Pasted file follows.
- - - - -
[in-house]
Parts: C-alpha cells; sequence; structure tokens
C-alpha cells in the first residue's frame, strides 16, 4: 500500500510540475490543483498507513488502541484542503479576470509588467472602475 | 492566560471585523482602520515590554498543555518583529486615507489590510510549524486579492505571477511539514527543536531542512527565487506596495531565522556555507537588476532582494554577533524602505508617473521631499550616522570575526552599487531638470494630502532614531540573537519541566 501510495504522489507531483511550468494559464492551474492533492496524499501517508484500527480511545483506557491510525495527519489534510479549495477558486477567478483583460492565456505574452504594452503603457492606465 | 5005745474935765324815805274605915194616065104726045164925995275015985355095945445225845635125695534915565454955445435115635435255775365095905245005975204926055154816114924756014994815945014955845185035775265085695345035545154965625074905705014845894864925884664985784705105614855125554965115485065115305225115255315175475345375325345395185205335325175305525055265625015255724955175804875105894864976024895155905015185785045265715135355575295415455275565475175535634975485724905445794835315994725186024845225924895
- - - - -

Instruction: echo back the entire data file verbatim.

[in-house]
Parts: C-alpha cells; sequence; structure tokens
C-alpha cells in the first residue's frame, strides 16, 4: 500500500510540475490543483498507513488502541484542503479576470509588467472602475 | 492566560471585523482602520515590554498543555518583529486615507489590510510549524486579492505571477511539514527543536531542512527565487506596495531565522556555507537588476532582494554577533524602505508617473521631499550616522570575526552599487531638470494630502532614531540573537519541566 501510495504522489507531483511550468494559464492551474492533492496524499501517508484500527480511545483506557491510525495527519489534510479549495477558486477567478483583460492565456505574452504594452503603457492606465 | 5005745474935765324815805274605915194616065104726045164925995275015985355095945445225845635125695534915565454955445435115635435255775365095905245005975204926055154816114924756014994815945014955845185035775265085695345035545154965625074905705014845894864925884664985784705105614855125554965115485065115305225115255315175475345375325345395185205335325175305525055265625015255724955175804875105894864976024895155905015185785045265715135355575295415455275565475175535634975485724905445794835315994725186024845225924895